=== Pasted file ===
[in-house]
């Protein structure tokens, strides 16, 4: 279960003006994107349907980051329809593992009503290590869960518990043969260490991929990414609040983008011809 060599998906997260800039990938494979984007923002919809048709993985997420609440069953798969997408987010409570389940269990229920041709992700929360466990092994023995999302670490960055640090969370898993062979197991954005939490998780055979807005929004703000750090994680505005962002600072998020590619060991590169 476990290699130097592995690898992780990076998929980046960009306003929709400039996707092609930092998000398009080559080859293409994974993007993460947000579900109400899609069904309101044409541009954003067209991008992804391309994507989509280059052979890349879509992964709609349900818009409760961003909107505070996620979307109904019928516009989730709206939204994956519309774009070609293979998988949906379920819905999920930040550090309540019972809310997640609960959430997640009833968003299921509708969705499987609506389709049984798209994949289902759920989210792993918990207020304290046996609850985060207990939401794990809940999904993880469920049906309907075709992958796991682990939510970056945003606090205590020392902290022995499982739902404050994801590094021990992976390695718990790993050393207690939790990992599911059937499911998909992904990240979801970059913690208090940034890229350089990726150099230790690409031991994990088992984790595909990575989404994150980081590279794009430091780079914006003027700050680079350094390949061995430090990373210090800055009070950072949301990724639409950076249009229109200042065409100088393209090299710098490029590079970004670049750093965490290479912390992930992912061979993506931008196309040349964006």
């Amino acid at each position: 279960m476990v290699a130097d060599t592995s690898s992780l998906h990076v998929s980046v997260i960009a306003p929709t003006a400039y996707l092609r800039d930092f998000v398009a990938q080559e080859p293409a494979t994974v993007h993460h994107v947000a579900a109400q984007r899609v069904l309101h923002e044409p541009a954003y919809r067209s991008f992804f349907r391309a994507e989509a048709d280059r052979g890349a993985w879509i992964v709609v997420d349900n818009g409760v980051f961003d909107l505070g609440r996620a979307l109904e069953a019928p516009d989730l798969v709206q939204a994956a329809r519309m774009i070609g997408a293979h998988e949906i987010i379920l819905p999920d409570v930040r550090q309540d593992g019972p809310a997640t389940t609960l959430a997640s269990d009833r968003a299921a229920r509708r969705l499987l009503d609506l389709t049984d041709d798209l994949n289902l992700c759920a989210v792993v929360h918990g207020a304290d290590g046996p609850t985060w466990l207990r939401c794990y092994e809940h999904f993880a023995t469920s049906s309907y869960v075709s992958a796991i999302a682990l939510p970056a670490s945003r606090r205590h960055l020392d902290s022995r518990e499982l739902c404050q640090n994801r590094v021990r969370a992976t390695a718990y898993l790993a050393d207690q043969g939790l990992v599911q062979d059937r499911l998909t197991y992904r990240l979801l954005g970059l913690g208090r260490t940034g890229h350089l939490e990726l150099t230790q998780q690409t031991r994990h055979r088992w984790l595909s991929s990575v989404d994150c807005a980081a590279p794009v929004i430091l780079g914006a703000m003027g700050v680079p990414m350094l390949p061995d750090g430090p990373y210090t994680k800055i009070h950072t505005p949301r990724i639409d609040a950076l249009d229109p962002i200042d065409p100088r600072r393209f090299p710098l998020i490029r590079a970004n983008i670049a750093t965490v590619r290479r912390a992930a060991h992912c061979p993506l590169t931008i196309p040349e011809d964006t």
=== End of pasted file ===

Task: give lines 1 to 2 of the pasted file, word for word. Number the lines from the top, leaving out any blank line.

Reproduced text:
[in-house]
């Protein structure tokens, strides 16, 4: 279960003006994107349907980051329809593992009503290590869960518990043969260490991929990414609040983008011809 060599998906997260800039990938494979984007923002919809048709993985997420609440069953798969997408987010409570389940269990229920041709992700929360466990092994023995999302670490960055640090969370898993062979197991954005939490998780055979807005929004703000750090994680505005962002600072998020590619060991590169 476990290699130097592995690898992780990076998929980046960009306003929709400039996707092609930092998000398009080559080859293409994974993007993460947000579900109400899609069904309101044409541009954003067209991008992804391309994507989509280059052979890349879509992964709609349900818009409760961003909107505070996620979307109904019928516009989730709206939204994956519309774009070609293979998988949906379920819905999920930040550090309540019972809310997640609960959430997640009833968003299921509708969705499987609506389709049984798209994949289902759920989210792993918990207020304290046996609850985060207990939401794990809940999904993880469920049906309907075709992958796991682990939510970056945003606090205590020392902290022995499982739902404050994801590094021990992976390695718990790993050393207690939790990992599911059937499911998909992904990240979801970059913690208090940034890229350089990726150099230790690409031991994990088992984790595909990575989404994150980081590279794009430091780079914006003027700050680079350094390949061995430090990373210090800055009070950072949301990724639409950076249009229109200042065409100088393209090299710098490029590079970004670049750093965490290479912390992930992912061979993506931008196309040349964006």